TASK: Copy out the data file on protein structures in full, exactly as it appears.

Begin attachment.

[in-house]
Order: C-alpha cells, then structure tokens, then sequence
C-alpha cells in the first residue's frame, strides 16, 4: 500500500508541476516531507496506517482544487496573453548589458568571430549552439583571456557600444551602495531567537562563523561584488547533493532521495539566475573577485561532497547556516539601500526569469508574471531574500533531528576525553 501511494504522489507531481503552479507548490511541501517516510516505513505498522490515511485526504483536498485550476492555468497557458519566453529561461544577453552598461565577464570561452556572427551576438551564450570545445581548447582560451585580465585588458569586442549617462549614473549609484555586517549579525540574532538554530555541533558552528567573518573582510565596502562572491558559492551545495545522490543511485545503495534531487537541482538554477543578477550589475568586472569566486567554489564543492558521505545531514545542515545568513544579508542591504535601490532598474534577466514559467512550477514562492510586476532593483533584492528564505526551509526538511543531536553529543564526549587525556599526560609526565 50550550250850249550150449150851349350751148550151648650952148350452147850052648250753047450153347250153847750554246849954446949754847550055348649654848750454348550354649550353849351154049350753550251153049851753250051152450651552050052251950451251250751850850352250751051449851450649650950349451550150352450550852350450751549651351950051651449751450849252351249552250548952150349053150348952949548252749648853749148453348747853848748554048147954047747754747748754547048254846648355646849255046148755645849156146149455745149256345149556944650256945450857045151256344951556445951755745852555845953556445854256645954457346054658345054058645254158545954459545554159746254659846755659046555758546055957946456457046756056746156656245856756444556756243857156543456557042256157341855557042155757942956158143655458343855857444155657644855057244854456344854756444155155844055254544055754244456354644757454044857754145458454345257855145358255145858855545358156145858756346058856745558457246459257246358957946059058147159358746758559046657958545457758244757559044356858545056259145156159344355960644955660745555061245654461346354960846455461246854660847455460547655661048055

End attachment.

[in-house]
Order: C-alpha cells, then structure tokens, then sequence
C-alpha cells in the first residue's frame, strides 16, 4: 500500500508541476516531507496506517482544487496573453548589458568571430549552439583571456557600444551602495531567537562563523561584488547533493532521495539566475573577485561532497547556516539601500526569469508574471531574500533531528576525553 501511494504522489507531481503552479507548490511541501517516510516505513505498522490515511485526504483536498485550476492555468497557458519566453529561461544577453552598461565577464570561452556572427551576438551564450570545445581548447582560451585580465585588458569586442549617462549614473549609484555586517549579525540574532538554530555541533558552528567573518573582510565596502562572491558559492551545495545522490543511485545503495534531487537541482538554477543578477550589475568586472569566486567554489564543492558521505545531514545542515545568513544579508542591504535601490532598474534577466514559467512550477514562492510586476532593483533584492528564505526551509526538511543531536553529543564526549587525556599526560609526565 50550550250850249550150449150851349350751148550151648650952148350452147850052648250753047450153347250153847750554246849954446949754847550055348649654848750454348550354649550353849351154049350753550251153049851753250051152450651552050052251950451251250751850850352250751051449851450649650950349451550150352450550852350450751549651351950051651449751450849252351249552250548952150349053150348952949548252749648853749148453348747853848748554048147954047747754747748754547048254846648355646849255046148755645849156146149455745149256345149556944650256945450857045151256344951556445951755745852555845953556445854256645954457346054658345054058645254158545954459545554159746254659846755659046555758546055957946456457046756056746156656245856756444556756243857156543456557042256157341855557042155757942956158143655458343855857444155657644855057244854456344854756444155155844055254544055754244456354644757454044857754145458454345257855145358255145858855545358156145858756346058856745558457246459257246358957946059058147159358746758559046657958545457758244757559044356858545056259145156159344355960644955660745555061245654461346354960846455461246854660847455460547655661048055